Thursday, September 19, 2013

Feast of Tabernacles

Tell the people of Yisra’el, On the fifteenth day of this seventh month is the feast of Sukkot for seven days to Adonai. On the first day there is to be a holy convocation; do not do any kind of ordinary work. For seven days you are to bring an offering made by fire to Adonai; on the eighth day you are to have a holy convocation and bring an offering made by fire to Adonai ; it is a day of public assembly; do not do any kind of ordinary work. These are the designated times of Adonai that you are to proclaim as holy convocations and bring an offering made by fire to Adonai — a burnt offering, a grain offering, a sacrifice and drink offerings, each on its own day — besides the Shabbats of Adonai, your gifts, all your vows and all your voluntary offerings that you give to Adonai. But on the fifteenth day of the seventh month, when you have gathered the produce of the land, you are to observe the festival of Adonai seven days; the first day is to be a complete rest and the eighth day is to be a complete rest. On the first day you are to take choice fruit, palm fronds, thick branches and river-willows, and celebrate in the presence of Adonai your God for seven days. You are to observe it as a feast to Adonai seven days in the year; it is a permanent regulation, generation after generation; keep it in the seventh month. You are to live in sukkot for seven days; every citizen of Yisra’el is to live in a sukkah, so that generation after generation of you will know that I made the people of Yisra’el live in sukkot when I brought them out of the land of Egypt; I am Adonai your God. Thus Moshe announced to the people of Yisra’el the designated times of Adonai.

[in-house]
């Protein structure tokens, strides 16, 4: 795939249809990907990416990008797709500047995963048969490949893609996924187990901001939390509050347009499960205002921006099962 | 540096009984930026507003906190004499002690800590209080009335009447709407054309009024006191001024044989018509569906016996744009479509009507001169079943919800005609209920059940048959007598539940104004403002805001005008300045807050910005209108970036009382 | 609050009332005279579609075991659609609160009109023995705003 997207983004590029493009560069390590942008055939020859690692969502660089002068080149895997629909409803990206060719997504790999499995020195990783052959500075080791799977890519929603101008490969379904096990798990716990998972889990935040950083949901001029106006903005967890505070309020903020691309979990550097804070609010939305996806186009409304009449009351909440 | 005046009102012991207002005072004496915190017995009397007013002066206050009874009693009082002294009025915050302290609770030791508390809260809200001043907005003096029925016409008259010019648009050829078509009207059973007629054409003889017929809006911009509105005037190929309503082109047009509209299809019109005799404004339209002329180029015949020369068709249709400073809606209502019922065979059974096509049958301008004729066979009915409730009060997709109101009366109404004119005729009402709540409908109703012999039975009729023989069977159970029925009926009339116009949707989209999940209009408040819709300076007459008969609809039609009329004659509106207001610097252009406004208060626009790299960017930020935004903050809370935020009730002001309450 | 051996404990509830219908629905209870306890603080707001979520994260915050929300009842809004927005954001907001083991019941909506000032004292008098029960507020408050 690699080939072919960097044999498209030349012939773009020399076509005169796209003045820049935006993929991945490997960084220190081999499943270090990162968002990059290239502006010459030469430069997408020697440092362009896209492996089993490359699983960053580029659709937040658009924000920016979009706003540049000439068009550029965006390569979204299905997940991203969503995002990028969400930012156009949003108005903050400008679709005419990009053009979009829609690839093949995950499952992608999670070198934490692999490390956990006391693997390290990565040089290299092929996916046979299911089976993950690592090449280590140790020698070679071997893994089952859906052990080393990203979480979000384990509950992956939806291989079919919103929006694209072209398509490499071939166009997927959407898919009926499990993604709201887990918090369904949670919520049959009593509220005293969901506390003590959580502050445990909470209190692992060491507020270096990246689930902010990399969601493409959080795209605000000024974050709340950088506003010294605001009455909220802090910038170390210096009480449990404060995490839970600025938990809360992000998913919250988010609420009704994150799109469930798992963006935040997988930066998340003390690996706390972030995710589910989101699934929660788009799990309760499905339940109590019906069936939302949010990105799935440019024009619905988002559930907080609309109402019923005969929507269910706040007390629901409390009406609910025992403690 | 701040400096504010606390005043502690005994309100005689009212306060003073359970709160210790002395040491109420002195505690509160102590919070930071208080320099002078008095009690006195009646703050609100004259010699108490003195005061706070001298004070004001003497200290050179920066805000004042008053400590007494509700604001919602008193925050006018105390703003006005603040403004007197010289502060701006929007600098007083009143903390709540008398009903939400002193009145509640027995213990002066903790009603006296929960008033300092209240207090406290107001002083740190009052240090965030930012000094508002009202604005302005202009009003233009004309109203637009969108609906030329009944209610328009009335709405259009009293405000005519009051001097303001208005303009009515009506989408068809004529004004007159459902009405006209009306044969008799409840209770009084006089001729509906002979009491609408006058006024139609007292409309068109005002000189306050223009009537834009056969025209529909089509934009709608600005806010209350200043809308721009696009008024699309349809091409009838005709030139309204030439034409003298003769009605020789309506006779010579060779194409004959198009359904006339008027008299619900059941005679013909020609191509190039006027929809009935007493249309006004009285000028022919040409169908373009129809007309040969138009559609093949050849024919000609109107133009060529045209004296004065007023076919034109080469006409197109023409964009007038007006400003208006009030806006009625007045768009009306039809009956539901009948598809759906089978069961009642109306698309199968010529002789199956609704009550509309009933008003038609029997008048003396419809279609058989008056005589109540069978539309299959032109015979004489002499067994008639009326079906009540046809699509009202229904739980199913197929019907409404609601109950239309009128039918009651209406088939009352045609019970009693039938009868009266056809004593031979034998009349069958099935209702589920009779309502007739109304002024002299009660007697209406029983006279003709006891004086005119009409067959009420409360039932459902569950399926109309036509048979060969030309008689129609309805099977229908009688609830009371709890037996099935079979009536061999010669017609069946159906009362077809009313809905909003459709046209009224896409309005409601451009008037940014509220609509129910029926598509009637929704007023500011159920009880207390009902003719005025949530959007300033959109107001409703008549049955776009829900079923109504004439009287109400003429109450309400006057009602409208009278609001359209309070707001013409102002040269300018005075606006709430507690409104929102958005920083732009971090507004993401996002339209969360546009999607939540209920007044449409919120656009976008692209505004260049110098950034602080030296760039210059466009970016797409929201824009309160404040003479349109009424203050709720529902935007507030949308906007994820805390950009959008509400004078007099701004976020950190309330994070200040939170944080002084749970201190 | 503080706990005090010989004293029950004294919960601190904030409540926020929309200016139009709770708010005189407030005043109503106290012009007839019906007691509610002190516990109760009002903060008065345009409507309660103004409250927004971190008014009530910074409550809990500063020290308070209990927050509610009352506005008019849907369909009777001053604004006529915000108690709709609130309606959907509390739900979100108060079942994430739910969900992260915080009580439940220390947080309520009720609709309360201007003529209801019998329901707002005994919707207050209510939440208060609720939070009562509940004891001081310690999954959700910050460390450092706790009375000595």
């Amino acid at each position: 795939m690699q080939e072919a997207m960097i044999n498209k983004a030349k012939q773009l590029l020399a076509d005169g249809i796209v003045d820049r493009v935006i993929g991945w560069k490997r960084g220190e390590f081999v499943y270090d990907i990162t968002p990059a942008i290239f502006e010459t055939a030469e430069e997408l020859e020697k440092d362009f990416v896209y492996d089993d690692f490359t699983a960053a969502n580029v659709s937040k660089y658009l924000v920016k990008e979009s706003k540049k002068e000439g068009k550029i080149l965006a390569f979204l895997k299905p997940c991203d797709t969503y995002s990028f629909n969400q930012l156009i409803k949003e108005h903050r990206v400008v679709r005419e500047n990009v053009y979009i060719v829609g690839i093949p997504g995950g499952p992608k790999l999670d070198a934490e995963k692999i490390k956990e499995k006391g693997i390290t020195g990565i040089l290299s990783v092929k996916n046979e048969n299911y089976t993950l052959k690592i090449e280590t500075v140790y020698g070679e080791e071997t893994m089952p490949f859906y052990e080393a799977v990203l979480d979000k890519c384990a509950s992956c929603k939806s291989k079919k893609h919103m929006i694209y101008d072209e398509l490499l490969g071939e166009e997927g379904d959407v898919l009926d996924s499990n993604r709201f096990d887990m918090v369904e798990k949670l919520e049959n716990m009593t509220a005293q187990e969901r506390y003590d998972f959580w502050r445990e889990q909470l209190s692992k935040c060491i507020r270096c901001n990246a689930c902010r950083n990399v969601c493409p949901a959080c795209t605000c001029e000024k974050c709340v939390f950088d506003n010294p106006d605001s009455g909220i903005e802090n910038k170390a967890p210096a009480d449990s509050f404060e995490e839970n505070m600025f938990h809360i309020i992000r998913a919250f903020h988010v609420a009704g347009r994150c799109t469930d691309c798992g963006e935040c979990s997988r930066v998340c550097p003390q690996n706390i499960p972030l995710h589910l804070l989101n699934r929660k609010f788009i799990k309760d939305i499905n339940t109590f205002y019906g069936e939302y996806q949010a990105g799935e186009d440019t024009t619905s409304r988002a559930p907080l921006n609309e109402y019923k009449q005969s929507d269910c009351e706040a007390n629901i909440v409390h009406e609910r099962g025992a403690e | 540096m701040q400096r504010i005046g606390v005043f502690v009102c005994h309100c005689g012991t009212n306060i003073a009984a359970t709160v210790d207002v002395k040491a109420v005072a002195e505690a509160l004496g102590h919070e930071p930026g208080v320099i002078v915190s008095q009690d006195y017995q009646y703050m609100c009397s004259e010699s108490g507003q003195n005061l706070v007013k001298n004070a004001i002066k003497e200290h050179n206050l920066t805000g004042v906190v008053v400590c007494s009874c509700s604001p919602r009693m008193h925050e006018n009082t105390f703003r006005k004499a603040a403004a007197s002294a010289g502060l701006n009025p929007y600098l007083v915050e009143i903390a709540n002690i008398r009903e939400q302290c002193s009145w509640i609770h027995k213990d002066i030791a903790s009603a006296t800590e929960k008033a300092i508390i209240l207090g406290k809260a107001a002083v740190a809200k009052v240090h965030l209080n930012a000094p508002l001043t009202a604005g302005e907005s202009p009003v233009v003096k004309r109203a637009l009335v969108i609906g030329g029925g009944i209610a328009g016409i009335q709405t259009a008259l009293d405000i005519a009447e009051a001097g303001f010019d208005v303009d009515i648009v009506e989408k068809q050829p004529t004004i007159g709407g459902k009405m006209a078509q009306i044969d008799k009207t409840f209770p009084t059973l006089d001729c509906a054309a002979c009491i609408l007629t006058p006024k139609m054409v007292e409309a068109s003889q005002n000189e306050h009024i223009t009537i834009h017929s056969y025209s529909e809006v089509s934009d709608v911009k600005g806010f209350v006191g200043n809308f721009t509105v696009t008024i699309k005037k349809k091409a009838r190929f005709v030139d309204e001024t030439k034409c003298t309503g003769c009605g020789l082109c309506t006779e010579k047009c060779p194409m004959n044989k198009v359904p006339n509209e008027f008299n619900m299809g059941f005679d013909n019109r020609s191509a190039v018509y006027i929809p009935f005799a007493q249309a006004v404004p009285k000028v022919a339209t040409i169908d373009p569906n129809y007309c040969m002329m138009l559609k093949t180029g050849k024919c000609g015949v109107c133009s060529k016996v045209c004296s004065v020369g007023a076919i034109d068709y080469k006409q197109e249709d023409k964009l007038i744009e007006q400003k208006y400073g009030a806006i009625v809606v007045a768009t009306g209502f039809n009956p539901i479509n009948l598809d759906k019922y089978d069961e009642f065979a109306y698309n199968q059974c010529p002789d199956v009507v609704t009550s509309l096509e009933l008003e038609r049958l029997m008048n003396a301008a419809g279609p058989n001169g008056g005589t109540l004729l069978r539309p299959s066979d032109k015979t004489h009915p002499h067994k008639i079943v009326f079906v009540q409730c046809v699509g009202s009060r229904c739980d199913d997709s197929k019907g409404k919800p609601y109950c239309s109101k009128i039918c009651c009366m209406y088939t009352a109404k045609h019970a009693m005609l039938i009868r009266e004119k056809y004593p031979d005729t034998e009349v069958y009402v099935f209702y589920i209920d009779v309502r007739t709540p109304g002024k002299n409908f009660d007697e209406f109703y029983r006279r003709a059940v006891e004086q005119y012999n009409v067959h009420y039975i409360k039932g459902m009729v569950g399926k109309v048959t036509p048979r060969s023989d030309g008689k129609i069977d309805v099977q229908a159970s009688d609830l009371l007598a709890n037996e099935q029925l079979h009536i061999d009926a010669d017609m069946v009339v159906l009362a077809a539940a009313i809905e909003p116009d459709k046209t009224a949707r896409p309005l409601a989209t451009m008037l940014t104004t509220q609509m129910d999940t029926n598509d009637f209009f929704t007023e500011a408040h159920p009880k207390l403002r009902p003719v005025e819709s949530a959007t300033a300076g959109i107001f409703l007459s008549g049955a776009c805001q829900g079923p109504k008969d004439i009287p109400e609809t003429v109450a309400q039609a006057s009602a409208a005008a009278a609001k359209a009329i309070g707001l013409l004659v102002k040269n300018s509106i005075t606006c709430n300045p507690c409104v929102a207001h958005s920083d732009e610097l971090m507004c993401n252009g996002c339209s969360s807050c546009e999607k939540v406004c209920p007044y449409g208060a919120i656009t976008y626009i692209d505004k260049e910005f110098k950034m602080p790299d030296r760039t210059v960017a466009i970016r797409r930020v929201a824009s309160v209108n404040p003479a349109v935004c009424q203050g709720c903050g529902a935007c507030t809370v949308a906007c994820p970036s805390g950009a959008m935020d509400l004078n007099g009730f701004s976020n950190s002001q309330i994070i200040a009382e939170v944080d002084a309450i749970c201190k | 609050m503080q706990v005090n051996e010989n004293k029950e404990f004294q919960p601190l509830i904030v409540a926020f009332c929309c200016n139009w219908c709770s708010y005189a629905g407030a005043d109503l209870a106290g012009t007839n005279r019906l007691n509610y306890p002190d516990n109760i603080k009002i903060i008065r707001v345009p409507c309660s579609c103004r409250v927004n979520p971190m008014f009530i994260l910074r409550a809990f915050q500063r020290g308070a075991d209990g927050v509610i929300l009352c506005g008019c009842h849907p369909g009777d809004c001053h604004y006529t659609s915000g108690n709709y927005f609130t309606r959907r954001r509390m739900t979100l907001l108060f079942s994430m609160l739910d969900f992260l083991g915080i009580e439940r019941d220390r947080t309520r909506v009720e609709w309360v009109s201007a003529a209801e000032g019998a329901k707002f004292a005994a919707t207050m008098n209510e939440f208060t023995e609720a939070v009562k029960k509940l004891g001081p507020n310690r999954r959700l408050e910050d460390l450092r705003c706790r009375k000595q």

Vayikra / Leviticus 23:34-44

…and on the first day you shall take the fruit of the hadar tree, palm fronds and branches of myrtle and willow trees.
Vayikra / Leviticus 24:40

The biblical feast of Tabernacles—Sukkot—began at sundown on September 18 this year, and lasts for seven days. As with all the feasts and special days ordained in the Bible, they are commemorations, designed to keep the people of God awake to the Presence of the Living God, and alive in Him. Such also are the feast days of the Church. But all of these are, “a shadow of the things to come; the reality, however, is found in Christ.” (Colossians 2:17)

The Hebrews welcome the Seven Ushpizin, the Seven Shepherds of Yisra’el, from Abraham to David, one on each night of the feast. May they and we welcome the Eighth Shepherd, the One whom the honorable Prophet and Forerunner John called “the One who stands in your midst, whom you do not know,” into our sukkah, not only during the feast, but always.

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